The Collected Letters, Volume 26


TC TO MARGARET A. CARLYLE; 15 March 1851; DOI: 10.1215/lt-18510315-TC-MAC-01; CL 26: 47-48


Chelsea, Saturday [15 March 1851]

My dear Mother,

I am whipped exceedingly for time, and cannot write as I intended; so take one word, to abolish your anxieties about us. We are quite out of our Influenza, or as good as quite: I very busy with my work again; Jane venturing out a little every day we have fair skies; sleeping well enough &c &c. She has also got a promising servant engaged, in return for this present one, who is also a really good creature, but obliged to go away (it is her own choice) owing to sudden deafness.

We got John's short but welcome Note; for which, thanks. You would be greatly contented by the good news from Alick. I sent the Letter on to Dumfries duly the same day.

We have bad weather this morning; rain, but a better temperature as to heat. Duffy (of Dublin) is here; ill of liver, and ordered to go idle for a week or two. We are to see him here expressly soon.— Here also is a hardly legible Letter from Craik, which John may light his pipe with (I had been sending “Autographs” to Craik for a bazaar: that is the origin of the “thanks,” if they prove legible).— The Ministry, men think, is in a dying way again.1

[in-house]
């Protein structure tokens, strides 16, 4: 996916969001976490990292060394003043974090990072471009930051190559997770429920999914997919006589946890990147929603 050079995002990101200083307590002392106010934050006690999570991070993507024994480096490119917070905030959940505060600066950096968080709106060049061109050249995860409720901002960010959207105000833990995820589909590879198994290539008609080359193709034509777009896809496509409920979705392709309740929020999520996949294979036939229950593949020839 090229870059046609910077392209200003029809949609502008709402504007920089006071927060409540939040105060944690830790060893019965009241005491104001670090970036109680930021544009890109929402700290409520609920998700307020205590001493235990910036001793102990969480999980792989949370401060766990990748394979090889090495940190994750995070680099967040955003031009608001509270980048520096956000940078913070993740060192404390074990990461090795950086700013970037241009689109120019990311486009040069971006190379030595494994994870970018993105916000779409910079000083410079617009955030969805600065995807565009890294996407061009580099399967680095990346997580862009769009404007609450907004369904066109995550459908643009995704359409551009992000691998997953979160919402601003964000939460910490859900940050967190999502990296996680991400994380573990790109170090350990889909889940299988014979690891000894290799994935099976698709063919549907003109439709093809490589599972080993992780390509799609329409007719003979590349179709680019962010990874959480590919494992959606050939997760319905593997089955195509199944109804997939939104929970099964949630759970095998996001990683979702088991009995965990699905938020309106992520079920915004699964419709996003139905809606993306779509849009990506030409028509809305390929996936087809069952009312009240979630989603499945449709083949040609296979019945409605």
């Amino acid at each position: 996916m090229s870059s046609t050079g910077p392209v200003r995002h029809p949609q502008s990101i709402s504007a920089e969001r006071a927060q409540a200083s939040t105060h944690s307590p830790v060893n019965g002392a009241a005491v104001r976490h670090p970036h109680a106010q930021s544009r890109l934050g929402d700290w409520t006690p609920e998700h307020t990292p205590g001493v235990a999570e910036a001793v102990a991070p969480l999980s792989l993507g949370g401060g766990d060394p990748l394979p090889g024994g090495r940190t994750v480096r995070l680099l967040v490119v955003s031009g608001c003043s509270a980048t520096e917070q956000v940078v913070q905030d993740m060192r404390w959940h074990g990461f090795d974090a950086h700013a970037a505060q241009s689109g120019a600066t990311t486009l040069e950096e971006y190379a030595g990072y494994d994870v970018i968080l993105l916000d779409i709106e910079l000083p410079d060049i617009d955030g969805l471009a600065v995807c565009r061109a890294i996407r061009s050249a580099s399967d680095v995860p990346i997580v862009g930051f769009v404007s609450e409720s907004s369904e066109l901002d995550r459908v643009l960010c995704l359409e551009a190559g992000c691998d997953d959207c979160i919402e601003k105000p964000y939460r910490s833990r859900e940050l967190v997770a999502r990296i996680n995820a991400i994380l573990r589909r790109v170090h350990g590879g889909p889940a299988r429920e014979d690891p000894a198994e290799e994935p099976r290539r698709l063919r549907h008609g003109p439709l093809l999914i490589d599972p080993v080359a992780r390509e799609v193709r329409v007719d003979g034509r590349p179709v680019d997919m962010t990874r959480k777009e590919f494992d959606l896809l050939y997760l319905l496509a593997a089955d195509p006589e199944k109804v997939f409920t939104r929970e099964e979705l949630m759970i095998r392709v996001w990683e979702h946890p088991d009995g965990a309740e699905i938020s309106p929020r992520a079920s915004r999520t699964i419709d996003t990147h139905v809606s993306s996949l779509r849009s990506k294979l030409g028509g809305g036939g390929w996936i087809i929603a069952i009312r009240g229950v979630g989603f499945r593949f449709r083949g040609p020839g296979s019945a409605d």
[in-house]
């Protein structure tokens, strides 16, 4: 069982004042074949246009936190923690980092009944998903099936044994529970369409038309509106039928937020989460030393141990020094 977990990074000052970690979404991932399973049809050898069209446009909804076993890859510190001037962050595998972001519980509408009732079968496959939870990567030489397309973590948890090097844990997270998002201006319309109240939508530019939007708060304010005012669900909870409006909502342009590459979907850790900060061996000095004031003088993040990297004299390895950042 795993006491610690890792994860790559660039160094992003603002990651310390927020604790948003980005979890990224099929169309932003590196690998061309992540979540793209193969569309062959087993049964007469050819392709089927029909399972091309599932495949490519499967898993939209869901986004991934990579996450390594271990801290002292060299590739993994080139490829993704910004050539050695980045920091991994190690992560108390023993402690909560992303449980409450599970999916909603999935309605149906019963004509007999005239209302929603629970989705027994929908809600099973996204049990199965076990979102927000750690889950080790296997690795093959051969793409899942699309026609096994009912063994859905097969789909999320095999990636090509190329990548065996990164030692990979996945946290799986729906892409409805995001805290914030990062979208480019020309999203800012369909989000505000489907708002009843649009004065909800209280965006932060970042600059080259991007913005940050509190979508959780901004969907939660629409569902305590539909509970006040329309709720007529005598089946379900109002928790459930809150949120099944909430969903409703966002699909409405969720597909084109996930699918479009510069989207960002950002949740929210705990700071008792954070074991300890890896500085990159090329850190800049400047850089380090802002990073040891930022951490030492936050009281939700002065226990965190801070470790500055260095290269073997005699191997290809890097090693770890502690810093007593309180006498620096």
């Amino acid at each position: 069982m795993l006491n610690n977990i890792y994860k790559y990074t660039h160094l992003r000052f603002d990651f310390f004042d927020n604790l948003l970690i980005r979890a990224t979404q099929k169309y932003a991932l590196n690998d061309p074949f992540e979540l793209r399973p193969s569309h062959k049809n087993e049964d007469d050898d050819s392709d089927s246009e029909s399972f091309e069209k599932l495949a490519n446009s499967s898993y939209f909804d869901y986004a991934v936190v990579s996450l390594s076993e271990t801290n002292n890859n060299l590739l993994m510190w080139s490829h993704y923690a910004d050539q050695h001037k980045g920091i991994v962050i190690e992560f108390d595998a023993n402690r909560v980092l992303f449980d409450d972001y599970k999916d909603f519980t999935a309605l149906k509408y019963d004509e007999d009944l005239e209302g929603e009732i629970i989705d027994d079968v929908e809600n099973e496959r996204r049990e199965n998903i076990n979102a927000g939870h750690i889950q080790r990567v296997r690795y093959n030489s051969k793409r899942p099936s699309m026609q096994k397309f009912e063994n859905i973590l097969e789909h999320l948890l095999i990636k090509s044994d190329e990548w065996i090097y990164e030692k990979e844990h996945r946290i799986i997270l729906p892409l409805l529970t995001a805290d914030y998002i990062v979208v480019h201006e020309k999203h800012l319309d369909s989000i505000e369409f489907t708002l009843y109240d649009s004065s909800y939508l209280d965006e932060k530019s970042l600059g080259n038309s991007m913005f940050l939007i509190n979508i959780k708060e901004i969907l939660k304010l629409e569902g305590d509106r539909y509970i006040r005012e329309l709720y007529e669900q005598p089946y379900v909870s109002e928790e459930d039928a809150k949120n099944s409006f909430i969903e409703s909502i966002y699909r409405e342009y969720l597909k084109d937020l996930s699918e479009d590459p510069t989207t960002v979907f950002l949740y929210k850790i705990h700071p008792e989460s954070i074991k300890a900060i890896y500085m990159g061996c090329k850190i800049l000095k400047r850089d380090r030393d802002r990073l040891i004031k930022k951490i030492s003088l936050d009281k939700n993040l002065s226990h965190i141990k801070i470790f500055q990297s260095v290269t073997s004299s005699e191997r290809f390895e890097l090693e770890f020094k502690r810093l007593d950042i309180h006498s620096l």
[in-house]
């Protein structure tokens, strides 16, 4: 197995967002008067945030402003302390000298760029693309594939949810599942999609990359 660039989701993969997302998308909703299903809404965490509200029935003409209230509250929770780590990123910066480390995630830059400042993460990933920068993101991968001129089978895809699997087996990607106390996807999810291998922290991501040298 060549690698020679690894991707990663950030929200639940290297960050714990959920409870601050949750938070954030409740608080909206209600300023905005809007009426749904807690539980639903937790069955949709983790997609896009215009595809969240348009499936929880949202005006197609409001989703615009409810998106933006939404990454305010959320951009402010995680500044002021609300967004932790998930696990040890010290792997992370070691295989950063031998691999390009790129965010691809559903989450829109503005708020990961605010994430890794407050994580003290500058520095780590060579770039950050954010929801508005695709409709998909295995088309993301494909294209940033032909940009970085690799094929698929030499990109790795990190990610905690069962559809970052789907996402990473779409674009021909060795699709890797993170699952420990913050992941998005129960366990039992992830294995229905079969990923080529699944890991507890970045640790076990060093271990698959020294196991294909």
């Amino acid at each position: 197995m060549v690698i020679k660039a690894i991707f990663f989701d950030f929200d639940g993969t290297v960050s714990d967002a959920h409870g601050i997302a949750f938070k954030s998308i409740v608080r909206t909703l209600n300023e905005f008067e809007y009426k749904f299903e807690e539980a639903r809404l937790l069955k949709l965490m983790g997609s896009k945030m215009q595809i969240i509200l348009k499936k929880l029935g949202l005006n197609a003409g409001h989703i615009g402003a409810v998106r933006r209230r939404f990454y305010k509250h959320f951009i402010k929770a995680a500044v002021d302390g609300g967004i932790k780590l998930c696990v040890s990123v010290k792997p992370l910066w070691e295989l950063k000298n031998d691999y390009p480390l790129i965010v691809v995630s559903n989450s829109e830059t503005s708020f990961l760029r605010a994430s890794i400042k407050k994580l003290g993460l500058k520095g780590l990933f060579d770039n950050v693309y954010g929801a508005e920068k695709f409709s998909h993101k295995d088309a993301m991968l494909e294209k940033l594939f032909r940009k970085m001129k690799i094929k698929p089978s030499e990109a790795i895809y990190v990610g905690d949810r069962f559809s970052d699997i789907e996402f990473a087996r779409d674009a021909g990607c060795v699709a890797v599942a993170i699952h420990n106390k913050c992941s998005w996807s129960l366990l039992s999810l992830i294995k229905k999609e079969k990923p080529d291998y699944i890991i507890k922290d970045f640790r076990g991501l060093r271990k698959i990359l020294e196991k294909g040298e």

Enough, dear Mother. Oh take care of yourself, and let the Dr take good care of you, till the weather fairly mend!— My love to one and all. Ever your affectionate

T. Carlyle